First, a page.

Just some food for thought ().

    Be great if someone did some good research and wrote a paper on this subject for Survival Blog.

  4. anonymous says:

    The last paragraph is very true. Knowing the animals habits of how and where they travel is key for the trap to work. Most prey animals move where cover is just a jump away. In the urbans, travel along a structures foundation edge, especially if objects are left to form a tunnel, are one way to funnel traffic there.

    My maternal Grandfather used box traps quite a bit during the Great Depression to supplement his families diet. Approximately 3′ long, board lumber with a screen on one end so could be viewed through the trap. The other end with a swinging door propped up so that animals back or hind leg would kick stick away, trapping the animal. They were left out most of the year, and were checked daily. Not a sure thing, but many times, they did help bring meat home.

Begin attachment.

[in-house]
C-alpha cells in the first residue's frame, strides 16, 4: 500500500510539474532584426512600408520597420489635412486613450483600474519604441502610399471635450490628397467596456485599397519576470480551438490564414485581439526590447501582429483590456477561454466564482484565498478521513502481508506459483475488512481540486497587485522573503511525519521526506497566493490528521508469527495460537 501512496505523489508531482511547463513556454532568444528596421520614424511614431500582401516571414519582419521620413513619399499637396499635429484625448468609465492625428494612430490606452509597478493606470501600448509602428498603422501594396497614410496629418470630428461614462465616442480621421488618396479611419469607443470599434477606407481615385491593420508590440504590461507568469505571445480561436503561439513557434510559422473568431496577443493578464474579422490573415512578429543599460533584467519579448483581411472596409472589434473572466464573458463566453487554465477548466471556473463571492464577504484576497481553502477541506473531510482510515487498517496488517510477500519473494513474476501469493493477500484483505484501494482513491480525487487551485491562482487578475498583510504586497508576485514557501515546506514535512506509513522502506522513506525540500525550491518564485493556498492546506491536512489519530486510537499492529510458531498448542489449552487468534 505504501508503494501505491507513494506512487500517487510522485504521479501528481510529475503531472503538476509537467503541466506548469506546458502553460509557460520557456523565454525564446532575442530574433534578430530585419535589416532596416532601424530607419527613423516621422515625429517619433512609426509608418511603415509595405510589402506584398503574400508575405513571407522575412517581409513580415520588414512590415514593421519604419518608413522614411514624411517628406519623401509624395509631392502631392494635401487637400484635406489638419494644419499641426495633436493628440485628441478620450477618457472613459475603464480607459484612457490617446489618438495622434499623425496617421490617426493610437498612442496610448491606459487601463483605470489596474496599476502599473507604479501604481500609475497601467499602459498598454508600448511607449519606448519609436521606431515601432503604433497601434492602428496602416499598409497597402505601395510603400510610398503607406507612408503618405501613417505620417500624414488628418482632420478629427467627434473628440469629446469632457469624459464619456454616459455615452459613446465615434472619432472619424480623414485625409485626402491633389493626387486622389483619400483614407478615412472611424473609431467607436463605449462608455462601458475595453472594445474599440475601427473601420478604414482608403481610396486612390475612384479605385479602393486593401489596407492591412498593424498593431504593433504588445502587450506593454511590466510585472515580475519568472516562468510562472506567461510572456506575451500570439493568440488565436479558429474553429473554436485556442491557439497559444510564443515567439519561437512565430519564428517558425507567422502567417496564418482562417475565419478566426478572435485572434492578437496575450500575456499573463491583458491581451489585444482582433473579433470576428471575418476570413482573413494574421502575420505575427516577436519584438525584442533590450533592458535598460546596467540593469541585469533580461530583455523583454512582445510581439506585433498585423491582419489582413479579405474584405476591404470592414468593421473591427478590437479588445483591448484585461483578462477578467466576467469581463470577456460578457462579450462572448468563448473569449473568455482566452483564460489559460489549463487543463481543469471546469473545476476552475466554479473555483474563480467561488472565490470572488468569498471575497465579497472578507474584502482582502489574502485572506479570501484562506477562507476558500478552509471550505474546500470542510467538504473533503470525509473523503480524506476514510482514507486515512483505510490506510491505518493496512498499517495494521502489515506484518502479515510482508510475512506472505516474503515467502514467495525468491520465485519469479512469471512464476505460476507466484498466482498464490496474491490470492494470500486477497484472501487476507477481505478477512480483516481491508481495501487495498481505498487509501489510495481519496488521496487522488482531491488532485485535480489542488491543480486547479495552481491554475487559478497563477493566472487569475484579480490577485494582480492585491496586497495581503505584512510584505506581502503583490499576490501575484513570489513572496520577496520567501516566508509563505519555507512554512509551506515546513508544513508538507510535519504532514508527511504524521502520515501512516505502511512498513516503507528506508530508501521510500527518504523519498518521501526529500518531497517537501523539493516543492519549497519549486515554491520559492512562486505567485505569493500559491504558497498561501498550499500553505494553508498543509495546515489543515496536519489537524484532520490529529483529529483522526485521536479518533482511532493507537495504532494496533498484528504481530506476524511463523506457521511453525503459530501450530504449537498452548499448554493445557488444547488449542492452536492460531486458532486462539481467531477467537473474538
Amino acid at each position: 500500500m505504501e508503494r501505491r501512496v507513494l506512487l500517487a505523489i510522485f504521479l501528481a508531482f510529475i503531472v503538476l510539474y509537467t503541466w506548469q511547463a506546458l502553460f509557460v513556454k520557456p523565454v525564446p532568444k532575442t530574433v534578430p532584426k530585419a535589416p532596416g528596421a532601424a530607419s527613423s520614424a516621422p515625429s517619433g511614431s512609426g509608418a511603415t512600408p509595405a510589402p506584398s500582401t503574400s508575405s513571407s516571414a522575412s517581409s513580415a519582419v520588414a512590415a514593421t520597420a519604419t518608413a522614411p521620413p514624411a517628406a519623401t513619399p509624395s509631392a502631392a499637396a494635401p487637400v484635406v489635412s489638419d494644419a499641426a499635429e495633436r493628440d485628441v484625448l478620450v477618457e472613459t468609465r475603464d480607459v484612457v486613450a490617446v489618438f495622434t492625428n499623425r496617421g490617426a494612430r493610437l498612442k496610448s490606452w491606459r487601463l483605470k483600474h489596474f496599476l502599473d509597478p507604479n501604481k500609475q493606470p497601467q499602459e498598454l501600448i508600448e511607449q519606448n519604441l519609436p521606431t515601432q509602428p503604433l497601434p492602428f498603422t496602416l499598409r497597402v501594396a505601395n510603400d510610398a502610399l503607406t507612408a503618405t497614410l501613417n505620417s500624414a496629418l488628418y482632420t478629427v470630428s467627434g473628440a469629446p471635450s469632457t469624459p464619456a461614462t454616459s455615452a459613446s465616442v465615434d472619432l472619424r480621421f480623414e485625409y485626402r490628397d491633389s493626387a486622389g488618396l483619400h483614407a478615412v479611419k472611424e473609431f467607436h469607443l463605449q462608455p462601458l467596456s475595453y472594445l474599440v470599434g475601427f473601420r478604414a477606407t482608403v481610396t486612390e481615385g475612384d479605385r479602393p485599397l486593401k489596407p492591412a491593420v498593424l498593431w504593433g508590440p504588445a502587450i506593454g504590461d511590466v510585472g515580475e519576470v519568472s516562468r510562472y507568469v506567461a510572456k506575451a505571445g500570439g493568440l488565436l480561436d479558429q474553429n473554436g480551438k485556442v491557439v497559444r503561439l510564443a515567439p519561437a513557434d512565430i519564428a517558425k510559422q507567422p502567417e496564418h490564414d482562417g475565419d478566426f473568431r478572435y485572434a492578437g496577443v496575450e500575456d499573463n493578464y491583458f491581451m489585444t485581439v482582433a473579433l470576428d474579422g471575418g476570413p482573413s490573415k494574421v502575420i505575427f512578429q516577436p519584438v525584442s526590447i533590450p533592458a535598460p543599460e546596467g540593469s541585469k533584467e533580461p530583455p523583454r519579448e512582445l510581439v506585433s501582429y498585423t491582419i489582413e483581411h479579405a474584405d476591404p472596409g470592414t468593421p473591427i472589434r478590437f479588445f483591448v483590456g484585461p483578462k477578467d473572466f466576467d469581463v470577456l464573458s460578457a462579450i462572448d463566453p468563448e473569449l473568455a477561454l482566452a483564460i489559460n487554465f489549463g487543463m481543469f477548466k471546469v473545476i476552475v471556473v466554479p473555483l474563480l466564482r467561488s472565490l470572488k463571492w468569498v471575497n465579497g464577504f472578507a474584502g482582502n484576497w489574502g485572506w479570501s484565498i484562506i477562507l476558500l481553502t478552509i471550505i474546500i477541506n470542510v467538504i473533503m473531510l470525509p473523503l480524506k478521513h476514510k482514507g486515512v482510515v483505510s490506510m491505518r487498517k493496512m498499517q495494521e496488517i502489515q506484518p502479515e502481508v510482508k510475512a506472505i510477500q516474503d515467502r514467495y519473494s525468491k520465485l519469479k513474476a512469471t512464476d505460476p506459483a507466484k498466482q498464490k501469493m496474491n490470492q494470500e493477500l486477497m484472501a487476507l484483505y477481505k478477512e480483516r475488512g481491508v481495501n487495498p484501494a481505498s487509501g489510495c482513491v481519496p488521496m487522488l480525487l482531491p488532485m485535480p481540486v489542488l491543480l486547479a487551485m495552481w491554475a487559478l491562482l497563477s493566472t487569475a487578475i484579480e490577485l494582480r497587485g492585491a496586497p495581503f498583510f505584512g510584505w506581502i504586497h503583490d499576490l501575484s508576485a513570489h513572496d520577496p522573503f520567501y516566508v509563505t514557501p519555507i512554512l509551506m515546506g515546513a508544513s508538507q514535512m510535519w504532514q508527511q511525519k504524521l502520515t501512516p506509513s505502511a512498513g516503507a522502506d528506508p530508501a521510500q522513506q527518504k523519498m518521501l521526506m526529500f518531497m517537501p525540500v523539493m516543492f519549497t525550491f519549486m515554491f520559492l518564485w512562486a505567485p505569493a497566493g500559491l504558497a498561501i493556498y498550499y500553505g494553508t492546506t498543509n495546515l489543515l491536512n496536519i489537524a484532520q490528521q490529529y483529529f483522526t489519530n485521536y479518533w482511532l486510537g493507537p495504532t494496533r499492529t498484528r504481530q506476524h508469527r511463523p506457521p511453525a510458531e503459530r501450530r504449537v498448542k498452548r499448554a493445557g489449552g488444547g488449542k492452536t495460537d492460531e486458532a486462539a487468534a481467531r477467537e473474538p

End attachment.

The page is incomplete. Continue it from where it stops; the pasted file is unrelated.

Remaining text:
5. Zadim says:

    I often catch pigeons and doves using a Victor rat trap. Sprinkle seeds around and more concentrated on the trap’s trigger mechanism, completely covering it with bird seed. Drill a hole in the opposite end and anchored the trap with a piece of paracord or something strong. Put it on a ledge or somewhere inaccessible to cats and dogs. Sit back somewhere nearby and wait for dinner.

  6. Believer says:

    Having been a ‘survivalist’ and ‘prepper’ my whole life I am often asked by younger generations about what to ‘buy’ to be a good prepper. Of course we all know its learn a skill and put God back in your life. With that said, I recently took a small group of young men out for skills testing. This skill was hunting small games by any means possible(only fire arms allowed were air rifle/pistol). Then the unfortunate result. I realized these young men have never prepared, cooked or eaten small game. So before I do it again there will be no Freeze Dried foods allowed…..eat what we kill. Even had one vomit because of the taste of Raccoon. SMH